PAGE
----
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Viagogo scam – Britons targeted with fake concert tickets

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Britons are racing to social media to detail what they describe as a complex viagogo scam, when attempting to see their favourite music artists perform.

James Idris, of Dagenham, wanted to see famous Norwegian music duo from Oslo, Karpe, at O2 Forum Kentish Town on Thursday 11th May 2023. Concerned he would miss them in London as Ticketmaster sold out, he headed to the popular reseller platofrm, and was excited to see standing tickets for £54.

James rushed to purchase them and he received them via email. He travelled the hour and 15 minutes it took him via train and met his friends in the priority queue as he is an O2 customer, and his friends arrived a short while later.

His horror began when the doors opened and security starting moving the queue inwards. As they attempted to scan his ticket they immediately noticed it was a screenshot that would not scan, because their tickets are now a moving barcode, and James’ wasn’t.

The fraudulent E-ticket

They told him he could not enter the venue, and the box office could not offer him the sale of a replacement ticket as they were sold out. The security guard said they no longer recommend tickets purchased on the reseller platform and said he should chase them for a refund. His friends were able to get in and he had to make his way home.

A google search reveals a Facebook group called Victims of Viagogo, with a strong 15,000 group membership, dedicated to people describing a similar fate with the platform. It is an international group, where thousands of Britons describe buying non-existent tickets or tickets intentionally delivered incorrectly,

A spokesperson for O2 Academy said the following: “We have recently placed signs at our venues that make it clear, that we advise the public if they purchased their tickets through Viagogo or Stubhub, they should not expect them to scan when they arrive at our venues.”

At times, when dealing with the company, they make efforts to “reassure you that the tickets are authentic”, and that “event organisers make claims that tickets resold on marketplaces like viagogo will be cancelled and so not valid for entry, in an effort to dissuade people from buying and selling tickets on markets like viagogo”.

This routine email, which many complainers have received, goes on to say “we strongly believe these attempts to restrict people’s ability to buy and sell goods from each other are unfair and unenforceable”.

However, scanning review websites like Trustpilot and SiteJabber confirm that this issue is not the mere occasional failure in daily business, but a widespread, systematic problem victmising the public on a global scale. The prevalence of the issue calls into question the company’s internal processes that ensure a safe, secure marketplace.

The platform has a large percentage of market share but unusually low customer satisfaction

The Facebook movement argue the company must do better, because ticket purchasing is one of the few industries where the consumer is nearly powerless to employ measures that will significantly reduce the likelihood of being a victim of fraud.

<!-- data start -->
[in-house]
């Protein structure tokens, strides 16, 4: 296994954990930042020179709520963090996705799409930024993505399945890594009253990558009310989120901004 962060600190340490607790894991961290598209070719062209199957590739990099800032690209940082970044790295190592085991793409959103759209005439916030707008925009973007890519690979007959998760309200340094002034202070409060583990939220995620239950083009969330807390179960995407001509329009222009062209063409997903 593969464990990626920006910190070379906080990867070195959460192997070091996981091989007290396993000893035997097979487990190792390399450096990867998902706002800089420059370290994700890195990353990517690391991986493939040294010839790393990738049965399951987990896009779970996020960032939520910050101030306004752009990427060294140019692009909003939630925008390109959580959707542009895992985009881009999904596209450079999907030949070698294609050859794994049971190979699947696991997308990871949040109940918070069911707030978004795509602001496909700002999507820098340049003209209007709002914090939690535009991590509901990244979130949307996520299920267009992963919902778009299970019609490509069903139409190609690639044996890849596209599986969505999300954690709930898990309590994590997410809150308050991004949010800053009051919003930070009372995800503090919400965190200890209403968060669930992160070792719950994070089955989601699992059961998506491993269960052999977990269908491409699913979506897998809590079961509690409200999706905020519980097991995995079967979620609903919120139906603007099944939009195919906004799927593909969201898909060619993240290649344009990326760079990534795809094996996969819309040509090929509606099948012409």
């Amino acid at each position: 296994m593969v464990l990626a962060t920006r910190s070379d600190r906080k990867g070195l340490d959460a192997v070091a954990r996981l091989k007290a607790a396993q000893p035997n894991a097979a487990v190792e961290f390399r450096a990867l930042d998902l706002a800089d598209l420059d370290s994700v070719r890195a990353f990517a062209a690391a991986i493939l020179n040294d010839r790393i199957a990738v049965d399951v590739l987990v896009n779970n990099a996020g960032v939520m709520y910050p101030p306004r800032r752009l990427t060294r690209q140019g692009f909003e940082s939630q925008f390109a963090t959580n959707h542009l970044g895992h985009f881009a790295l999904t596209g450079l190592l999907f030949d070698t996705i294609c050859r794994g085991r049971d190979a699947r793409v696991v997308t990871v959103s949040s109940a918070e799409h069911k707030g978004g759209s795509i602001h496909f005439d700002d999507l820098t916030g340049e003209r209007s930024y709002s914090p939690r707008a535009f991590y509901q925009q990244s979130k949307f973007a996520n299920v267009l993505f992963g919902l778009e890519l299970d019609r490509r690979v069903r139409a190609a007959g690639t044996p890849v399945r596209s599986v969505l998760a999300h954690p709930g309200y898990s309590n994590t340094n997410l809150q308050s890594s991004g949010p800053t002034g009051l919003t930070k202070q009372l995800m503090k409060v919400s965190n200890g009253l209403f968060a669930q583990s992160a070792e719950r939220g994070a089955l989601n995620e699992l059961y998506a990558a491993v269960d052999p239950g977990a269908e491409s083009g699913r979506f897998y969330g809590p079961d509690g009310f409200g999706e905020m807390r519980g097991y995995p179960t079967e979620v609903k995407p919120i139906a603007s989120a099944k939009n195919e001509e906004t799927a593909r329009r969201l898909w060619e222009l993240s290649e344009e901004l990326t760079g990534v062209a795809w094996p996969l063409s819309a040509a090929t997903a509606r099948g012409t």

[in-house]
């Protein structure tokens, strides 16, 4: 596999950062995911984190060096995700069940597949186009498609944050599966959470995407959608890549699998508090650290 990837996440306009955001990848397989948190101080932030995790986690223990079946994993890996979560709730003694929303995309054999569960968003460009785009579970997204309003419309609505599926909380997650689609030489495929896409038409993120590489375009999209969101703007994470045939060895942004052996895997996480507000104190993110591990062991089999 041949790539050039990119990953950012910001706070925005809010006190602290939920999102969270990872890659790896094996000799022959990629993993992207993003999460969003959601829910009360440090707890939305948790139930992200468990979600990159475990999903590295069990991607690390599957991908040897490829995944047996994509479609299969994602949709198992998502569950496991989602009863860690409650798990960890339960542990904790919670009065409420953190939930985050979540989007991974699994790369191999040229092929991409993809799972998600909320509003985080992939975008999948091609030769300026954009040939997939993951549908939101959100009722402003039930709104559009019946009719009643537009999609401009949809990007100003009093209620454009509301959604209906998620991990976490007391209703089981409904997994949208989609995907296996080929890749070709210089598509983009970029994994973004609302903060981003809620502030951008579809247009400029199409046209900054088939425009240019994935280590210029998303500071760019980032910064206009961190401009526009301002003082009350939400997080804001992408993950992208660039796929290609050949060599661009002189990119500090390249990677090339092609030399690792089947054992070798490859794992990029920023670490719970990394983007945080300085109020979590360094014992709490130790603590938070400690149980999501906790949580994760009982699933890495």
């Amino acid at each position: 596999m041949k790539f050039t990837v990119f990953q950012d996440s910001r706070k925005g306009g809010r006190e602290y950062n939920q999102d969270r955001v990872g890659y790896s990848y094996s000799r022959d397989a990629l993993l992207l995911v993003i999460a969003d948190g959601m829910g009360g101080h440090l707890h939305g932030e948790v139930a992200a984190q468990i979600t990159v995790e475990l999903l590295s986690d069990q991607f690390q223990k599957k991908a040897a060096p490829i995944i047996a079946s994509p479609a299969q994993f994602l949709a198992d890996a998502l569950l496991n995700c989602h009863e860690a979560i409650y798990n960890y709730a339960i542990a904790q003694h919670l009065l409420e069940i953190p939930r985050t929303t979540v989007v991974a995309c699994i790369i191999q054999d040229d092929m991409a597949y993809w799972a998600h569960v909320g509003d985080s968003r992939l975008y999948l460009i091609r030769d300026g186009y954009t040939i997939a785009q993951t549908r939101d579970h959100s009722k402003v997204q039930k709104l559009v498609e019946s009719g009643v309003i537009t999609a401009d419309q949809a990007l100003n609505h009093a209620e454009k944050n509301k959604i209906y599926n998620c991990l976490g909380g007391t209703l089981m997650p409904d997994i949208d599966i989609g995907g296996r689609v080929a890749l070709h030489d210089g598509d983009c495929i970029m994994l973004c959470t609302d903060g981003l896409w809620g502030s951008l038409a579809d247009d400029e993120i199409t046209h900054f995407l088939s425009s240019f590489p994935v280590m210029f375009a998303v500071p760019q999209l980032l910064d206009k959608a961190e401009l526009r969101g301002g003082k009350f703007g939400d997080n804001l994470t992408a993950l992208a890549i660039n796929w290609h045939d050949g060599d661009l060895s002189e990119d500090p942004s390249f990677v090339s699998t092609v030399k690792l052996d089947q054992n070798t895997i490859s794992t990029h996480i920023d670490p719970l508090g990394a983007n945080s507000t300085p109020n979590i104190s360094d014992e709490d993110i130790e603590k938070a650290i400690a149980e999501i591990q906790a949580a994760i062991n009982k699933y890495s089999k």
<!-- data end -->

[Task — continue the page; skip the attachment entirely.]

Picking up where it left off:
For instance, James Idris’ seller was a company calling themselves TIX4U, and operating from 22 Hayes Business Studios, UB3 3BB, but there is no company formally registered with such information nor is it possible to locate any identifying information about this seller.

We examined sales on the platform that lead to successful entry into the designated venue, and in every case the company associated with the transaction was positively identified through public and/or local records, suggesting there are individuals or groups utilising this reseller marketplace for criminal means: the ‘viagogo scam’.

People victimised in this fashion say it must be asked how the company allowed a ticket onto their marketplace in a format that will never allow entry to the associated venue. They highlight that their internal processes are failing to identify glaringly obvious attempts to deceive consumers, or where there is likely an innocent error.

Another victim, Harrison Ogunkoya, made plans to travel from Birmingham to Manchester to see Brent Faiyaz on 19th October 2023 at O2 Apollo Manchester after buying tickets on the marketplace, and the seller has declared them ‘paper tickets’. Harrison was surprised to see they were paper tickets and did some digging online.

The marketplace reassured him that the tickets would lead to successful entry at O2 Apollo. Unconvinced, he called the venue and they made it clear Ticketmaster is the offical retailer and have only released E-tickets with a moving barcode – as all their tickets are – meaning any form of paper ticket would not be successful at the venue.

Harrison has said his efforts at achieving a refund have still been unsuccessful. He has said he would’ve been “devastated” if he thought nothing of the ticketing method and made the journey from Birmingham to Manchester only to be turned away.

The marketplace has been embroiled in various legal battles in recent years, such as a $7 million penalty for misleading Australian customers, a €23.5 million fine for breaching Italian rules, and the pursuit of a court order by UK’s CMA to enforce compliance with UK consumer protection law.

The rise of automated software to create ticket exclusivity and skyrocket ticket value is meaning ticket resellers sell-out primary retailers quicker than ever before. This is pushing more and more people onto reseller marketplaces, but it is important to exercise caution because it could lead to pain and disappointment.

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Viagogo have been contacted for comment.

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